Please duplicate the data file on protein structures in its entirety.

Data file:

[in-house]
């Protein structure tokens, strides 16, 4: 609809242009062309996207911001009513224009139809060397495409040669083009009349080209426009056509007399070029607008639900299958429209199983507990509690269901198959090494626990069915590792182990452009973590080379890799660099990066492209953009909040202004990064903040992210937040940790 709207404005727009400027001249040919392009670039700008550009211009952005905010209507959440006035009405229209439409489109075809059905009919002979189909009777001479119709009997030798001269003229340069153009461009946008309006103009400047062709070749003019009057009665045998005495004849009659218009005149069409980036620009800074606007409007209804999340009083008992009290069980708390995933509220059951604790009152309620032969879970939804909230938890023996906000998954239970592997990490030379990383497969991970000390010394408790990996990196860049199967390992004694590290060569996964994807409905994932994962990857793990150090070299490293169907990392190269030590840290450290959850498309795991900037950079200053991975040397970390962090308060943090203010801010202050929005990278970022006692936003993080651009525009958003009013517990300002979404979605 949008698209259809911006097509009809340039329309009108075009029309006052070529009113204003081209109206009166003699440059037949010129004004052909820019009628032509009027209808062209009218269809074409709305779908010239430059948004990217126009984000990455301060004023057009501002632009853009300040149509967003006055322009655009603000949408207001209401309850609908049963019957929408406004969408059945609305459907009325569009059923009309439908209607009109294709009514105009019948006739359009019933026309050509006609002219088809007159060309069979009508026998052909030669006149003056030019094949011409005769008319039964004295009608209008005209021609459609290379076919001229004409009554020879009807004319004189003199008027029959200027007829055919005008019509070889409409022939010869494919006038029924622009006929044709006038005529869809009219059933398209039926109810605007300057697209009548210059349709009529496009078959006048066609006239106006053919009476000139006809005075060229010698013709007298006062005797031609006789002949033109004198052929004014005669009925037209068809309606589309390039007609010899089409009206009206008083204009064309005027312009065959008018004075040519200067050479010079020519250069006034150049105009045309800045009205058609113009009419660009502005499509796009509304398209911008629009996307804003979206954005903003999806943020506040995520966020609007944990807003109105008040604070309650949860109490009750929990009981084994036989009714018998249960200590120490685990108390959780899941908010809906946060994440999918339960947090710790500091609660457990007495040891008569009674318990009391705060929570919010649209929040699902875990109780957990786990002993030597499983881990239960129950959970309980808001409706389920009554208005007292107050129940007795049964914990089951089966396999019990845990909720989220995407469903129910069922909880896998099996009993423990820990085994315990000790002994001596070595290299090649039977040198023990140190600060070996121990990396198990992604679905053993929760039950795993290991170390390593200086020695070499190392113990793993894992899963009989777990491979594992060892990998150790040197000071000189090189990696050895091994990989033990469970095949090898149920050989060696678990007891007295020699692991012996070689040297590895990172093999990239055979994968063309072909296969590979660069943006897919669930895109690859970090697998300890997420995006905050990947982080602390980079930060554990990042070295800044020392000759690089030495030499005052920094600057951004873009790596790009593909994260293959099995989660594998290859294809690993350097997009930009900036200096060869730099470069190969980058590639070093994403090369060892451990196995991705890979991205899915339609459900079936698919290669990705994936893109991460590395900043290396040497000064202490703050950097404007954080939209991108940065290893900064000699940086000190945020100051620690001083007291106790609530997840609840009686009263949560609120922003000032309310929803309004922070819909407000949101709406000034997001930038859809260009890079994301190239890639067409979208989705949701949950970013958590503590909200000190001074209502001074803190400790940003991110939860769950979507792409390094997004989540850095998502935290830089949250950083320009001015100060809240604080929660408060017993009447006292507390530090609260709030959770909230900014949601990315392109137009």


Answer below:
[in-house]
């Protein structure tokens, strides 16, 4: 609809242009062309996207911001009513224009139809060397495409040669083009009349080209426009056509007399070029607008639900299958429209199983507990509690269901198959090494626990069915590792182990452009973590080379890799660099990066492209953009909040202004990064903040992210937040940790 709207404005727009400027001249040919392009670039700008550009211009952005905010209507959440006035009405229209439409489109075809059905009919002979189909009777001479119709009997030798001269003229340069153009461009946008309006103009400047062709070749003019009057009665045998005495004849009659218009005149069409980036620009800074606007409007209804999340009083008992009290069980708390995933509220059951604790009152309620032969879970939804909230938890023996906000998954239970592997990490030379990383497969991970000390010394408790990996990196860049199967390992004694590290060569996964994807409905994932994962990857793990150090070299490293169907990392190269030590840290450290959850498309795991900037950079200053991975040397970390962090308060943090203010801010202050929005990278970022006692936003993080651009525009958003009013517990300002979404979605 949008698209259809911006097509009809340039329309009108075009029309006052070529009113204003081209109206009166003699440059037949010129004004052909820019009628032509009027209808062209009218269809074409709305779908010239430059948004990217126009984000990455301060004023057009501002632009853009300040149509967003006055322009655009603000949408207001209401309850609908049963019957929408406004969408059945609305459907009325569009059923009309439908209607009109294709009514105009019948006739359009019933026309050509006609002219088809007159060309069979009508026998052909030669006149003056030019094949011409005769008319039964004295009608209008005209021609459609290379076919001229004409009554020879009807004319004189003199008027029959200027007829055919005008019509070889409409022939010869494919006038029924622009006929044709006038005529869809009219059933398209039926109810605007300057697209009548210059349709009529496009078959006048066609006239106006053919009476000139006809005075060229010698013709007298006062005797031609006789002949033109004198052929004014005669009925037209068809309606589309390039007609010899089409009206009206008083204009064309005027312009065959008018004075040519200067050479010079020519250069006034150049105009045309800045009205058609113009009419660009502005499509796009509304398209911008629009996307804003979206954005903003999806943020506040995520966020609007944990807003109105008040604070309650949860109490009750929990009981084994036989009714018998249960200590120490685990108390959780899941908010809906946060994440999918339960947090710790500091609660457990007495040891008569009674318990009391705060929570919010649209929040699902875990109780957990786990002993030597499983881990239960129950959970309980808001409706389920009554208005007292107050129940007795049964914990089951089966396999019990845990909720989220995407469903129910069922909880896998099996009993423990820990085994315990000790002994001596070595290299090649039977040198023990140190600060070996121990990396198990992604679905053993929760039950795993290991170390390593200086020695070499190392113990793993894992899963009989777990491979594992060892990998150790040197000071000189090189990696050895091994990989033990469970095949090898149920050989060696678990007891007295020699692991012996070689040297590895990172093999990239055979994968063309072909296969590979660069943006897919669930895109690859970090697998300890997420995006905050990947982080602390980079930060554990990042070295800044020392000759690089030495030499005052920094600057951004873009790596790009593909994260293959099995989660594998290859294809690993350097997009930009900036200096060869730099470069190969980058590639070093994403090369060892451990196995991705890979991205899915339609459900079936698919290669990705994936893109991460590395900043290396040497000064202490703050950097404007954080939209991108940065290893900064000699940086000190945020100051620690001083007291106790609530997840609840009686009263949560609120922003000032309310929803309004922070819909407000949101709406000034997001930038859809260009890079994301190239890639067409979208989705949701949950970013958590503590909200000190001074209502001074803190400790940003991110939860769950979507792409390094997004989540850095998502935290830089949250950083320009001015100060809240604080929660408060017993009447006292507390530090609260709030959770909230900014949601990315392109137009």